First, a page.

In particular, women who gained more than 20 pounds above the guideline amounts had significantly higher rates of heart failure, severe high blood pressure and needing a transfusion or ventilation, researchers report in Obstetrics & Gynecology.
“We’ve seen a huge surge in . . . maternal mortality in this country, and when we look at the risk factors that are potentially modifiable, gestational weight gain is one that can change throughout pregnancy,” said lead author Dr. Marissa Platner of Emory Healthcare and the Emory School of Medicine in Atlanta, Georgia.
In 2009, the National Academy of Medicine revised guidelines for weight gain during pregnancy based on women’s pre-pregnancy body mass index (BMI, a ratio of weight to height).
Women in the normal BMI range of 18.5-24.9 are encouraged to gain 25 to 35 pounds during pregnancy. Those with a BMI below 18.5 should gain 28 to 40 pounds. Women who are overweight before becoming pregnant should gain less during pregnancy: 15 to 25 pounds for those with a BMI between 25 and 29.9 and just 11 to 20 pounds for those with a BMI of 30 or higher.
Nearly half of all pregnant women in the U.S. gain more than what’s recommended, however, particularly those who are overweight or obese before pregnancy, the authors note.
“It’s really important to optimize your nutrition, diet and exercise before you become pregnant and then during pregnancy,” Platner said in a phone interview. “It’s one of the most important things you can do to affect your pregnancy outcomes.”
For the new study, the researchers analyzed 515,148 singleton births using 2008-2012 New York City data that included information about pre-pregnancy weight and gestational weight gain, as well as serious delivery-related complications such as life-threatening diagnoses, life-saving procedures or death.
About one quarter of the women gained less than recommended, one third gained within the recommended range, another third gained 1-19 pounds more than recommended and 8 percent gained more than 20 pounds above the guideline for their pre-pregnancy BMI.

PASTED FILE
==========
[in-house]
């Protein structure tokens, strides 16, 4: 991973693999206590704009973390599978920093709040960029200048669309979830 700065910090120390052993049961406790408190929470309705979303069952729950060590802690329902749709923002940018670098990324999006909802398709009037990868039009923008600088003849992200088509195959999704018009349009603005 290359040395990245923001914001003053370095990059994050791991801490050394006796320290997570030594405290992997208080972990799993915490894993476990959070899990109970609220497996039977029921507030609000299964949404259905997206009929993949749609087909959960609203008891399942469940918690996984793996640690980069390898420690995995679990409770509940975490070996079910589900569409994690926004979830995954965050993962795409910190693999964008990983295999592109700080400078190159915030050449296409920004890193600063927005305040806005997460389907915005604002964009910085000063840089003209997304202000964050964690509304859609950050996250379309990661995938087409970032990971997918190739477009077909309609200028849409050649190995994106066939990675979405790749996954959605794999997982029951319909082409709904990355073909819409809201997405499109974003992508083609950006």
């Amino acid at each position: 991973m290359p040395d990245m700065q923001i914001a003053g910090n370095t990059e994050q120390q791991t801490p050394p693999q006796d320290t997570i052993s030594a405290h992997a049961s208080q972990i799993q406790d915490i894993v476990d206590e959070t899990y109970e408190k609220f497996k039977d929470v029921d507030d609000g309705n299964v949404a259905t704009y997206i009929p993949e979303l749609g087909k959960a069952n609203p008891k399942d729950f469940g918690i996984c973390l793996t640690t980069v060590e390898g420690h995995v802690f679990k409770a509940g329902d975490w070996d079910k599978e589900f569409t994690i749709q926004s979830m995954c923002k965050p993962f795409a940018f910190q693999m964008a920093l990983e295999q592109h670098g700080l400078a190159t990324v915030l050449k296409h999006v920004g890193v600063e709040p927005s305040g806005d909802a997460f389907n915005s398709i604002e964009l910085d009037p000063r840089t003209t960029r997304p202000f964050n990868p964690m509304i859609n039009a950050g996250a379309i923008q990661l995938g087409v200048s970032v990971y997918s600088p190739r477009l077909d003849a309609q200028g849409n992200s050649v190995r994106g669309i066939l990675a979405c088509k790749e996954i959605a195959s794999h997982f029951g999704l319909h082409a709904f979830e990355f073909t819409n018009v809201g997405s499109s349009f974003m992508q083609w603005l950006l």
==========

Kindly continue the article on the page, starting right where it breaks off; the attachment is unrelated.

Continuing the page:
Overall, the two groups with weight gains above the guideline range had higher rates of complications at delivery. For example, these women were nearly four times more likely to experience heart failure during a procedure, and about two and a half times more likely to require ventilation.
“We saw the increase affect women across the spectrum for all pre-pregnancy weights,” Platner said. “Many physicians and women focus on weight gain only in the overweight or obese groups, but it’s important for everyone to talk about it, not gloss over it because they’re thin before pregnancy.”
Women whose pre-pregnancy BMI was below normal had the highest risks with weight gain above the guideline range. But apart from gestational weight gain, rates of severe complications were highest for women with pre-pregnancy BMI in the obese range.
Women and their doctors need to know about these guidelines for weight gain during pregnancy, said Dr. Michelle Kominiarek, a maternal-fetal medicine specialist with Northwestern Medicine in Chicago, who wasn’t involved in the study.
“A discussion of weight gain goals and methods to achieve those goals should be a priority for providers to have with their patients,” she said by email.
Platner and her team are researching the best ways to talk to women about diet and exercise during pregnancy. For example, that a healthy increase in calorie intake is about 250 per day, she said.
“A healthy diet benefits both the mom and the baby,” said Dr. Sarka Lisonkova of the University of British Columbia in Vancouver, who wasn’t involved in the study.
“Pregnancy is a great motivating factor to start or continue a healthy lifestyle, including a well-balanced diet with plenty of fruits and vegetables,” Lisonkova said by email. “This lifestyle should continue beyond pregnancy.”